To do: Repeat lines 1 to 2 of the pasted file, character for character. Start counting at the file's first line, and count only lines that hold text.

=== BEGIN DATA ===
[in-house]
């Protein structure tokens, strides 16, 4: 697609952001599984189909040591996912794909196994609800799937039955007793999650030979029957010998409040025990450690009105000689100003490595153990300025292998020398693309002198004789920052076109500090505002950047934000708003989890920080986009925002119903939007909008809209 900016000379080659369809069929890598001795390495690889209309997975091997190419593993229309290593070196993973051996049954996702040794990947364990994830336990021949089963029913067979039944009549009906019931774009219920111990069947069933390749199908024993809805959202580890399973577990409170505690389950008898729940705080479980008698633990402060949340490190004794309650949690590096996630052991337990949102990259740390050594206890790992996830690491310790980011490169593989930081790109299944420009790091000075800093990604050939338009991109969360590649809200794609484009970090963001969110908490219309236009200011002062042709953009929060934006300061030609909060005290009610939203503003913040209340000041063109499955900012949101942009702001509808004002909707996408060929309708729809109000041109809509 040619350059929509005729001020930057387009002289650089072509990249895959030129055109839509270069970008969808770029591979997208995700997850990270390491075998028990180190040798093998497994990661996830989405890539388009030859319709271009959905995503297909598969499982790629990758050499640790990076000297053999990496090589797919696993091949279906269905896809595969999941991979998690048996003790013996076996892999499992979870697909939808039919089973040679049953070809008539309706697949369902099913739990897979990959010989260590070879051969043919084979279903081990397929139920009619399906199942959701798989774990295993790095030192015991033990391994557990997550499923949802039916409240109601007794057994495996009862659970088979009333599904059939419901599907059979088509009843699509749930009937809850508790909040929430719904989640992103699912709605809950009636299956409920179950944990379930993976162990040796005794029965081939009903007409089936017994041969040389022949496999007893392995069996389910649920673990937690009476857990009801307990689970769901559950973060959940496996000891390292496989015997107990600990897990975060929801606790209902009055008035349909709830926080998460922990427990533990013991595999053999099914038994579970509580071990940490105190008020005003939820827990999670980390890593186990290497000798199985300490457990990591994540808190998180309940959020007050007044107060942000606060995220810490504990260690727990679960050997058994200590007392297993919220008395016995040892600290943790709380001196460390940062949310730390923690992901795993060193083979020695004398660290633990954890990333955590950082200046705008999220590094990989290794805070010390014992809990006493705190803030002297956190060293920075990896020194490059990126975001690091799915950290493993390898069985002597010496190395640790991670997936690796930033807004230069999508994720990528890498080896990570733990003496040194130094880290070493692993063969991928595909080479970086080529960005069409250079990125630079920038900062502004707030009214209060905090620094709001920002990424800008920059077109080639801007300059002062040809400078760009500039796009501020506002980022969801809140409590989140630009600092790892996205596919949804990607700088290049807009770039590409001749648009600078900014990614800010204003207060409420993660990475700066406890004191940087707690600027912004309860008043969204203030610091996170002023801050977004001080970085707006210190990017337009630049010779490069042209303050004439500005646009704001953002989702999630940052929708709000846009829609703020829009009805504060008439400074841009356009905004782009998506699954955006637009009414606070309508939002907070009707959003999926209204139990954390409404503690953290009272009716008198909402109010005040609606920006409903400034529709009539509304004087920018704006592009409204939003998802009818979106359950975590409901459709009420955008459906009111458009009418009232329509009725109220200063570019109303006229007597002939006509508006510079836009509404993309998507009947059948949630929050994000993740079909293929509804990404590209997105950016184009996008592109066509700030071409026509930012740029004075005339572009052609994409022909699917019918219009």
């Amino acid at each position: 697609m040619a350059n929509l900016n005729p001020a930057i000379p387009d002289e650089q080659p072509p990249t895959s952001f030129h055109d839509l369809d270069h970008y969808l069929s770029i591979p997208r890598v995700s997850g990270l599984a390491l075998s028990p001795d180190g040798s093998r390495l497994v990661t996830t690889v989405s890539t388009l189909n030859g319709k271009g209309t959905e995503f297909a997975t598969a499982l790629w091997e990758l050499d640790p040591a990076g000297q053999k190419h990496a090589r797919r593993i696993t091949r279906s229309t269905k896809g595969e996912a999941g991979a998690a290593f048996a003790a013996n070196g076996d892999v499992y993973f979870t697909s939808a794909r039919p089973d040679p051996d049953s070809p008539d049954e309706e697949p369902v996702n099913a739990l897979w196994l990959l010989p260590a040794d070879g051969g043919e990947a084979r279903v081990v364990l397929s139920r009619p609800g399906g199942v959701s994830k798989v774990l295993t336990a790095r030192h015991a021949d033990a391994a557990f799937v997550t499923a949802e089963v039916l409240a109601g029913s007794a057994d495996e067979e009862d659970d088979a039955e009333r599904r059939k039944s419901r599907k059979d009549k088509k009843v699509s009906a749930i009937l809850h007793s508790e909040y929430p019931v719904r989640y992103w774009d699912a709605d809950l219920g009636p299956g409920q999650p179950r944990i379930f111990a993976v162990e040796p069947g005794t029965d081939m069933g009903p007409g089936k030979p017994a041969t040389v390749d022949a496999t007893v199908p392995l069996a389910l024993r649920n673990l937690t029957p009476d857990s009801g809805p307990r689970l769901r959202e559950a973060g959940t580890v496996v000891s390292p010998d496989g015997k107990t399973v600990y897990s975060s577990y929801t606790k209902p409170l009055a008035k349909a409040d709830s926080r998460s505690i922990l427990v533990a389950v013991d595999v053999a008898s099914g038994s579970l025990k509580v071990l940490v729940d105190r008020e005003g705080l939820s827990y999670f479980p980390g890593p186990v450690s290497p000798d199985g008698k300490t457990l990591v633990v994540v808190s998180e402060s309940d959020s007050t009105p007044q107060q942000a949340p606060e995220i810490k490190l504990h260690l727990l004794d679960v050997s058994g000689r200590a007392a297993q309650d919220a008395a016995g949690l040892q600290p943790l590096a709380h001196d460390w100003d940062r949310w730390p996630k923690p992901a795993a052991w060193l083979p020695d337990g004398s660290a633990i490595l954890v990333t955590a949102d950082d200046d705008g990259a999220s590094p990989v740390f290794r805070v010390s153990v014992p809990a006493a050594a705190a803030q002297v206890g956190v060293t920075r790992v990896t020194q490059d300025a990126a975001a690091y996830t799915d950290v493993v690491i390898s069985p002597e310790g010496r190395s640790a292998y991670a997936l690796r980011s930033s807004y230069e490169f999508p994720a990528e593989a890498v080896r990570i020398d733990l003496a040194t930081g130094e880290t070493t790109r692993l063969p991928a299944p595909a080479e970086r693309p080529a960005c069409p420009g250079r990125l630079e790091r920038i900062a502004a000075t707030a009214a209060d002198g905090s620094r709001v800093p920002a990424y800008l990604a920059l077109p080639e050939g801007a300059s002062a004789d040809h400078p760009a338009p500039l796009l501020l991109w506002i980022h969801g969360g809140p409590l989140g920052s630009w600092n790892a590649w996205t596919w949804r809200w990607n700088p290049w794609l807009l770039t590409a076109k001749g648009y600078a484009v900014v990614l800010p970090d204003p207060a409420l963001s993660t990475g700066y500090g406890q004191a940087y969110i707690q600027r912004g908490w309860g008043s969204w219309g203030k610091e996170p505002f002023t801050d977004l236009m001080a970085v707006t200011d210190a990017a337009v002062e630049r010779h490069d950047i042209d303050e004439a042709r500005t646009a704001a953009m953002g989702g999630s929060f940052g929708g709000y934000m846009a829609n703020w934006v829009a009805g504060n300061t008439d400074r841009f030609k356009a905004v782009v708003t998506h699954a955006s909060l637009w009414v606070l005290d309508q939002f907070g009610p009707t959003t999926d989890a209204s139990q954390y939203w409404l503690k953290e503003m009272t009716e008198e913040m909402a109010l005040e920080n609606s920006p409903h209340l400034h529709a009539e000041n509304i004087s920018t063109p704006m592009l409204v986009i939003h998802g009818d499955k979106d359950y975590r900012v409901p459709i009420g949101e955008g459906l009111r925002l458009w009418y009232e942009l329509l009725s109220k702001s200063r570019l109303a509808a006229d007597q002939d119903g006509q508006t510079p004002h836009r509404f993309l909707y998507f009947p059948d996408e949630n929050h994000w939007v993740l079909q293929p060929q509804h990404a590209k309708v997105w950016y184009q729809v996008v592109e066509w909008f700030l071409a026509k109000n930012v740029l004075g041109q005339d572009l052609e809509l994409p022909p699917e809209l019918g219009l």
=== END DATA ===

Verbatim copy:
[in-house]
């Protein structure tokens, strides 16, 4: 697609952001599984189909040591996912794909196994609800799937039955007793999650030979029957010998409040025990450690009105000689100003490595153990300025292998020398693309002198004789920052076109500090505002950047934000708003989890920080986009925002119903939007909008809209 900016000379080659369809069929890598001795390495690889209309997975091997190419593993229309290593070196993973051996049954996702040794990947364990994830336990021949089963029913067979039944009549009906019931774009219920111990069947069933390749199908024993809805959202580890399973577990409170505690389950008898729940705080479980008698633990402060949340490190004794309650949690590096996630052991337990949102990259740390050594206890790992996830690491310790980011490169593989930081790109299944420009790091000075800093990604050939338009991109969360590649809200794609484009970090963001969110908490219309236009200011002062042709953009929060934006300061030609909060005290009610939203503003913040209340000041063109499955900012949101942009702001509808004002909707996408060929309708729809109000041109809509 040619350059929509005729001020930057387009002289650089072509990249895959030129055109839509270069970008969808770029591979997208995700997850990270390491075998028990180190040798093998497994990661996830989405890539388009030859319709271009959905995503297909598969499982790629990758050499640790990076000297053999990496090589797919696993091949279906269905896809595969999941991979998690048996003790013996076996892999499992979870697909939808039919089973040679049953070809008539309706697949369902099913739990897979990959010989260590070879051969043919084979279903081990397929139920009619399906199942959701798989774990295993790095030192015991033990391994557990997550499923949802039916409240109601007794057994495996009862659970088979009333599904059939419901599907059979088509009843699509749930009937809850508790909040929430719904989640992103699912709605809950009636299956409920179950944990379930993976162990040796005794029965081939009903007409089936017994041969040389022949496999007893392995069996389910649920673990937690009476857990009801307990689970769901559950973060959940496996000891390292496989015997107990600990897990975060929801606790209902009055008035349909709830926080998460922990427990533990013991595999053999099914038994579970509580071990940490105190008020005003939820827990999670980390890593186990290497000798199985300490457990990591994540808190998180309940959020007050007044107060942000606060995220810490504990260690727990679960050997058994200590007392297993919220008395016995040892600290943790709380001196460390940062949310730390923690992901795993060193083979020695004398660290633990954890990333955590950082200046705008999220590094990989290794805070010390014992809990006493705190803030002297956190060293920075990896020194490059990126975001690091799915950290493993390898069985002597010496190395640790991670997936690796930033807004230069999508994720990528890498080896990570733990003496040194130094880290070493692993063969991928595909080479970086080529960005069409250079990125630079920038900062502004707030009214209060905090620094709001920002990424800008920059077109080639801007300059002062040809400078760009500039796009501020506002980022969801809140409590989140630009600092790892996205596919949804990607700088290049807009770039590409001749648009600078900014990614800010204003207060409420993660990475700066406890004191940087707690600027912004309860008043969204203030610091996170002023801050977004001080970085707006210190990017337009630049010779490069042209303050004439500005646009704001953002989702999630940052929708709000846009829609703020829009009805504060008439400074841009356009905004782009998506699954955006637009009414606070309508939002907070009707959003999926209204139990954390409404503690953290009272009716008198909402109010005040609606920006409903400034529709009539509304004087920018704006592009409204939003998802009818979106359950975590409901459709009420955008459906009111458009009418009232329509009725109220200063570019109303006229007597002939006509508006510079836009509404993309998507009947059948949630929050994000993740079909293929509804990404590209997105950016184009996008592109066509700030071409026509930012740029004075005339572009052609994409022909699917019918219009």